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Biosolids produced from pulp and paper mill wastewater treatment have excellent properties as soil conditioners, but often contain high levels of Escherichia coli. E. coli are commonly used as indicators of fecal contamination and health hazard; therefore, their presence in biosolids
causes concern and has lead to restrictions in land-spreading. The objectives of this study were to determine the following: (1) if E. coli from the biosolids of a wastewater-free pulp and paper mill were enteric pathogens, and (2) if other waterborne microbial pathogens were present. E. coli
were screened for heat-labile and heat-stable enterotoxin and verocytotoxin virulence genes using a polymerase chain reaction. Ten isolates were also screened for invasion-associated locus and invasion plasmid antigen H genes. None of the 120 isolates carried these genes. Tests for seven other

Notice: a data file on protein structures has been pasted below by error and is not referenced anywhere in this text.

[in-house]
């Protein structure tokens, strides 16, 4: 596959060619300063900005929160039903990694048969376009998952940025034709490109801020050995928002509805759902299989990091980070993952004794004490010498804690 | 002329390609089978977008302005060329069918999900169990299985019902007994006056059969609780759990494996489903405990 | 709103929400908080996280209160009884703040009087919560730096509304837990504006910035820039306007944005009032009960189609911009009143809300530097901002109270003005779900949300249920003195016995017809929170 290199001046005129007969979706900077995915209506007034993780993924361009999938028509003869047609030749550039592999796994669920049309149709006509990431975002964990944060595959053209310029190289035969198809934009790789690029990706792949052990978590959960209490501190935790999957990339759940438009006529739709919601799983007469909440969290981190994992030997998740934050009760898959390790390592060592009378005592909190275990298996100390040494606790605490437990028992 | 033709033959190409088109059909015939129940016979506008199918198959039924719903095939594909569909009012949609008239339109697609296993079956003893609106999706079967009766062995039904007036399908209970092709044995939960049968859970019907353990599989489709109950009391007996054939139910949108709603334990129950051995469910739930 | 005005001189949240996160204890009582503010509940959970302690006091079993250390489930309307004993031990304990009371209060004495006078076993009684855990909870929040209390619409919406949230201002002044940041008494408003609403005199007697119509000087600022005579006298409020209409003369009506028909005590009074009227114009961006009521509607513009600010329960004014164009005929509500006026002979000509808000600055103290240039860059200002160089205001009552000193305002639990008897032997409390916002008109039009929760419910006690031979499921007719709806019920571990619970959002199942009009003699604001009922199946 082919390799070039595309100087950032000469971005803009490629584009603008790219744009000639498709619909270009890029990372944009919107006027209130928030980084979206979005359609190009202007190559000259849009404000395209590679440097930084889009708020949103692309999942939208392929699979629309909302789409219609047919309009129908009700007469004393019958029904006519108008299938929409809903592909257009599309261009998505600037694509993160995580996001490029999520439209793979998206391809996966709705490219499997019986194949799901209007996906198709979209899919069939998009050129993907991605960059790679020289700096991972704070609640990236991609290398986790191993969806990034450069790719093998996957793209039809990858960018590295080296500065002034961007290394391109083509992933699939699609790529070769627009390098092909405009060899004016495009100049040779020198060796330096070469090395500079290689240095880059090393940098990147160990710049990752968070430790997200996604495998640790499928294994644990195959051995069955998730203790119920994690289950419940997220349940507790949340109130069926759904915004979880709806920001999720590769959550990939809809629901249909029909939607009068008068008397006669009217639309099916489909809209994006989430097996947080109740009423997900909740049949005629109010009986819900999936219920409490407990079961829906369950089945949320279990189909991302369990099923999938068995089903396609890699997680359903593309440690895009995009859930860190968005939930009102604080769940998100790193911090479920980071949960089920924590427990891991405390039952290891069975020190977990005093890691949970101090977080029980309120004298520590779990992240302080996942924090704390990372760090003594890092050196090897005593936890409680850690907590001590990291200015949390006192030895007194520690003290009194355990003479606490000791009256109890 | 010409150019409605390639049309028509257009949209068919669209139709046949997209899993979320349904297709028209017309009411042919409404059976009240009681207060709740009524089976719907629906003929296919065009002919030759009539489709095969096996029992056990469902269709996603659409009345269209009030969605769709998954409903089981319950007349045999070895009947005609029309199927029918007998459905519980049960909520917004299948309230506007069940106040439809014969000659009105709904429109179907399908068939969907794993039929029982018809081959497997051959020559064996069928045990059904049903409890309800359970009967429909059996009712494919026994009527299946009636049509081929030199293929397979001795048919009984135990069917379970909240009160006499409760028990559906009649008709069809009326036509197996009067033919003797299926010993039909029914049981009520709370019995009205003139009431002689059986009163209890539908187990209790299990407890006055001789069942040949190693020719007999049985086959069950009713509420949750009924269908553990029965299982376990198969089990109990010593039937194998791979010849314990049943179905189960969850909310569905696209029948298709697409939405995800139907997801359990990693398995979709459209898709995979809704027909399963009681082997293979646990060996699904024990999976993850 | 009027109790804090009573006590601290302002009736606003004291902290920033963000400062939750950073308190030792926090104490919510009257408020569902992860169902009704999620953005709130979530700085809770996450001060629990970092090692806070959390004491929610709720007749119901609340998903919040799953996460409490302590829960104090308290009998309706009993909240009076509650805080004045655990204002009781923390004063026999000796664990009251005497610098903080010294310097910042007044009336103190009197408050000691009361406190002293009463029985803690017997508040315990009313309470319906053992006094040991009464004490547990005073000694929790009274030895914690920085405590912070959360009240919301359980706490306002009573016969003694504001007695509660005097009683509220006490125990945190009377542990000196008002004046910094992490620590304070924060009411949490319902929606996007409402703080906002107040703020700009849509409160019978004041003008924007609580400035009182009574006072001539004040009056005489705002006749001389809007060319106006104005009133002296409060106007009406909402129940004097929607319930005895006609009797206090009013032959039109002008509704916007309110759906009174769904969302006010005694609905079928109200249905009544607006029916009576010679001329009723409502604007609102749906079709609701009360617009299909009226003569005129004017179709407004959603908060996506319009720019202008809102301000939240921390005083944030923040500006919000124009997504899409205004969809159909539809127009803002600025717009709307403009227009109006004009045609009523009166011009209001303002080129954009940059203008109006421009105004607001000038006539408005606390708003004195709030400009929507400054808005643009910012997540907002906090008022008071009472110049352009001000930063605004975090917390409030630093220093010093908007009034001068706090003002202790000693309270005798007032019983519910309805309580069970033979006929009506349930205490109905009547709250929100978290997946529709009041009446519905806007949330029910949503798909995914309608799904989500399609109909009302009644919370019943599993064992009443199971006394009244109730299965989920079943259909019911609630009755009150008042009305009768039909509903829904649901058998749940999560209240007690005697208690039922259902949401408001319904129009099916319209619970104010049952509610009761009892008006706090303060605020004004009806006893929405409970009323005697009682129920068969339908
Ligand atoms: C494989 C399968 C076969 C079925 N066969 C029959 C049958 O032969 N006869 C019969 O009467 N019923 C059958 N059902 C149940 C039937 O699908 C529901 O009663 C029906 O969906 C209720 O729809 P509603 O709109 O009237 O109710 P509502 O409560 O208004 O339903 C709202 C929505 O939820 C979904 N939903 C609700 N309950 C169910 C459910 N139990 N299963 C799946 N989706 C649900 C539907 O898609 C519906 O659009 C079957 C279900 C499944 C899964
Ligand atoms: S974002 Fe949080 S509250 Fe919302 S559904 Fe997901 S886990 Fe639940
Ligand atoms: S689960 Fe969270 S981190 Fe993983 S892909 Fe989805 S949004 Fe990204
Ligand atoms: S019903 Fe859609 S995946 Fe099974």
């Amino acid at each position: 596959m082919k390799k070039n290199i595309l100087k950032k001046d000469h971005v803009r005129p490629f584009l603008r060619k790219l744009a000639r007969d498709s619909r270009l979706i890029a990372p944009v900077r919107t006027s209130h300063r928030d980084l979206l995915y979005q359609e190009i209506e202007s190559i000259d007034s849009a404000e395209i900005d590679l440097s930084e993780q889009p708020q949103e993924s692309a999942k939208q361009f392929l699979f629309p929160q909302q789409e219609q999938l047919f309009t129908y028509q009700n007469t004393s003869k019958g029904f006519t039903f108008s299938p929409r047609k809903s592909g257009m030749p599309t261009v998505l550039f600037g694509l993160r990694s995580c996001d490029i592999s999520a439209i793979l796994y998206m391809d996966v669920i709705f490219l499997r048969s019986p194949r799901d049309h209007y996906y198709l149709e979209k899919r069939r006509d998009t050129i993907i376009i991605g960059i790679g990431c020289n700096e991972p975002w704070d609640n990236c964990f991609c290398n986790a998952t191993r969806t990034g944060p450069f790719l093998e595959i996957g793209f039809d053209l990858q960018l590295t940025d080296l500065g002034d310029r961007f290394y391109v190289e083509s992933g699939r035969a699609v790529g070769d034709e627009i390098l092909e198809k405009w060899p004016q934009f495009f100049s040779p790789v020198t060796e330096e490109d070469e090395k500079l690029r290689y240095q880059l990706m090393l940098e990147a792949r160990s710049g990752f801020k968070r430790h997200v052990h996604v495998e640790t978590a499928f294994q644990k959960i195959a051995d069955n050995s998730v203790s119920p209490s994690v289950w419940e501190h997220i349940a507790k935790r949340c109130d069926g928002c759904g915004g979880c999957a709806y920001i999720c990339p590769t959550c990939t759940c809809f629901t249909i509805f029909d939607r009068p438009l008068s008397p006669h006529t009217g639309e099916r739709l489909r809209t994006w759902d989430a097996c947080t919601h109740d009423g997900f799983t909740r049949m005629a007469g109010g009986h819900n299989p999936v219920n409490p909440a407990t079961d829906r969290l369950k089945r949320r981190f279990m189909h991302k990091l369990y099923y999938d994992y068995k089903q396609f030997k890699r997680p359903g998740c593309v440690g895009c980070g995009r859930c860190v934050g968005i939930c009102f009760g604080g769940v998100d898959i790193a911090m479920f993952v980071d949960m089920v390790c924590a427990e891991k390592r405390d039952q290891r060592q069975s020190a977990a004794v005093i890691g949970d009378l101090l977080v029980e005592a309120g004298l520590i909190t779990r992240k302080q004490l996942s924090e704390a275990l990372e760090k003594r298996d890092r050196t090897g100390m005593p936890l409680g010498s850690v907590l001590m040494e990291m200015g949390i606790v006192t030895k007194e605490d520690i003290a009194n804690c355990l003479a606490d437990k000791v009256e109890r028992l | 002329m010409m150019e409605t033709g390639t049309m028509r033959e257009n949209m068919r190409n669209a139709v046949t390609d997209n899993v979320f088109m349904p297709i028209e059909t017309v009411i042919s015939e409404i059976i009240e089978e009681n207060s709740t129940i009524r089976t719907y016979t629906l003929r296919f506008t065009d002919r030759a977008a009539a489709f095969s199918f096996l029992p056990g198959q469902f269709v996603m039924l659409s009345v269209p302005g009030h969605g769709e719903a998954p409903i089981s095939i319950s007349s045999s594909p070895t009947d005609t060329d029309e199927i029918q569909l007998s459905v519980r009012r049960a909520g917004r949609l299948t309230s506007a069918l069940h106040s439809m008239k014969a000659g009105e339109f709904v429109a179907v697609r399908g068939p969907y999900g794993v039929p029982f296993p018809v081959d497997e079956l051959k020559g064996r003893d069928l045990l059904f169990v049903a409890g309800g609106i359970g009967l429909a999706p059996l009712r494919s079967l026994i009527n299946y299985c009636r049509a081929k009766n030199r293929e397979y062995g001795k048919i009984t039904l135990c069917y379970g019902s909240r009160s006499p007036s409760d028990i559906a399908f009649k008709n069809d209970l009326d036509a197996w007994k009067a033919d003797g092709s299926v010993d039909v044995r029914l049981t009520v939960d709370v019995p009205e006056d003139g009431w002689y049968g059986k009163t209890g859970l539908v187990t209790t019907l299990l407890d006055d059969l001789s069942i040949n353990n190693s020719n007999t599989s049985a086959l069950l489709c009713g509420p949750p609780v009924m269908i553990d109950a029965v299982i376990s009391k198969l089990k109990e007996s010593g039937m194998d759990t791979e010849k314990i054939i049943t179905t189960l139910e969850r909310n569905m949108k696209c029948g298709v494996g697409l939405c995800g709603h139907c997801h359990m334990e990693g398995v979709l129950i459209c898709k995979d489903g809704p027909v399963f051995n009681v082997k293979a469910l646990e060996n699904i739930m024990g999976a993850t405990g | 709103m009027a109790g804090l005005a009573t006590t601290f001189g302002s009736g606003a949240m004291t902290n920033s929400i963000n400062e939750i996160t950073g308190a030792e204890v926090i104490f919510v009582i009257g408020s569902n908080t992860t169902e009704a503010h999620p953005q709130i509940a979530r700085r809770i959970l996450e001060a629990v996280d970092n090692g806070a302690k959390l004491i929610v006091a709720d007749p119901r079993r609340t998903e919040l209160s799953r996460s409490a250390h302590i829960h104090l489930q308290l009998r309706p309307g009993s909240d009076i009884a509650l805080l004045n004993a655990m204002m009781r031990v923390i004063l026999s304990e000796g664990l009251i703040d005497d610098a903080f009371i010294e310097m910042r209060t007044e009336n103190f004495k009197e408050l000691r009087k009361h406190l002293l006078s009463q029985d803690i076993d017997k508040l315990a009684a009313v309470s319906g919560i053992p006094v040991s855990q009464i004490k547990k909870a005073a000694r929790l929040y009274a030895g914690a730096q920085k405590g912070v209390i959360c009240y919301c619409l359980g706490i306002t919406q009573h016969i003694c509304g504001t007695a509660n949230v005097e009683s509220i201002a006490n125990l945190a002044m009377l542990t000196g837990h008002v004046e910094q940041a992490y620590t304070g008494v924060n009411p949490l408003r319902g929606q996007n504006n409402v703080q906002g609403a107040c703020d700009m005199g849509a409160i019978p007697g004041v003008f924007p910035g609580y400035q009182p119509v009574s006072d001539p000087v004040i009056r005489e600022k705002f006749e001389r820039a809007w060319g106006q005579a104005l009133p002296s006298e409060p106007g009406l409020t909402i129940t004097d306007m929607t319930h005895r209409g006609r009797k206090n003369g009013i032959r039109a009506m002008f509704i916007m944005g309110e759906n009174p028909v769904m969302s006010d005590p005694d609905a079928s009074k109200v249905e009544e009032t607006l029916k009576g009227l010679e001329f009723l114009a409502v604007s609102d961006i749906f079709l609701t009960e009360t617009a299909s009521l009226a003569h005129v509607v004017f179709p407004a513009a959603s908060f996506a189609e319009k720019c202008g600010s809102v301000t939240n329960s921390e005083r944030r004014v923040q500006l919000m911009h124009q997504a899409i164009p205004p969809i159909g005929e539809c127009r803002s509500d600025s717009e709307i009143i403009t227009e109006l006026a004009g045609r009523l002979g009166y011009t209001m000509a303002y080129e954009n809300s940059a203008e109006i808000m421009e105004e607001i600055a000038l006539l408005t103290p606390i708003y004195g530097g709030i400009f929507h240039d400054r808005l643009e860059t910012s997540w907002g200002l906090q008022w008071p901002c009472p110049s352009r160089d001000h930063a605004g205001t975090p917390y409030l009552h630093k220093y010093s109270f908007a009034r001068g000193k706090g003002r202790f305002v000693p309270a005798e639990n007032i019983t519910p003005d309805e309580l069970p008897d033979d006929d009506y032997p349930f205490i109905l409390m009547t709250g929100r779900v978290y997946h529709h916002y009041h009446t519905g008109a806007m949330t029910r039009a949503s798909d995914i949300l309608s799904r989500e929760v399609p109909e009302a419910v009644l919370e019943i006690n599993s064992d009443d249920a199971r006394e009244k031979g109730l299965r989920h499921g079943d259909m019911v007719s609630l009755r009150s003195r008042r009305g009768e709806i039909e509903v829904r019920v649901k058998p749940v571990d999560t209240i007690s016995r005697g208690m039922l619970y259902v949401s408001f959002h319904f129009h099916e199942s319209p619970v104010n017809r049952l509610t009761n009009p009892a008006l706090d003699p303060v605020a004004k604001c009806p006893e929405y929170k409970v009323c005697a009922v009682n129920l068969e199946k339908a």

microbial pathogens were negative. Effluents and biosolids from this mill do not contain common microbial pathogens and are unlikely to pose a health hazard.
Water Environment Research® (WER®) publishes peer-reviewed research papers, research notes, state-of-the-art and critical reviews on original, fundamental and applied research in all scientific and technical areas related to water quality, pollution control, and management. An annual Literature Review provides a review of published books and articles on water quality topics from the previous year. Published as: Sewage Works Journal, 1928 - 1949; Sewage and Industrial Wastes, 1950 - 1959; Journal Water Pollution Control Federation, 1959 - Oct 1989; Research Journal Water Pollution Control Federation, Nov 1989 - 1991; Water Environment Research, 1992 - present.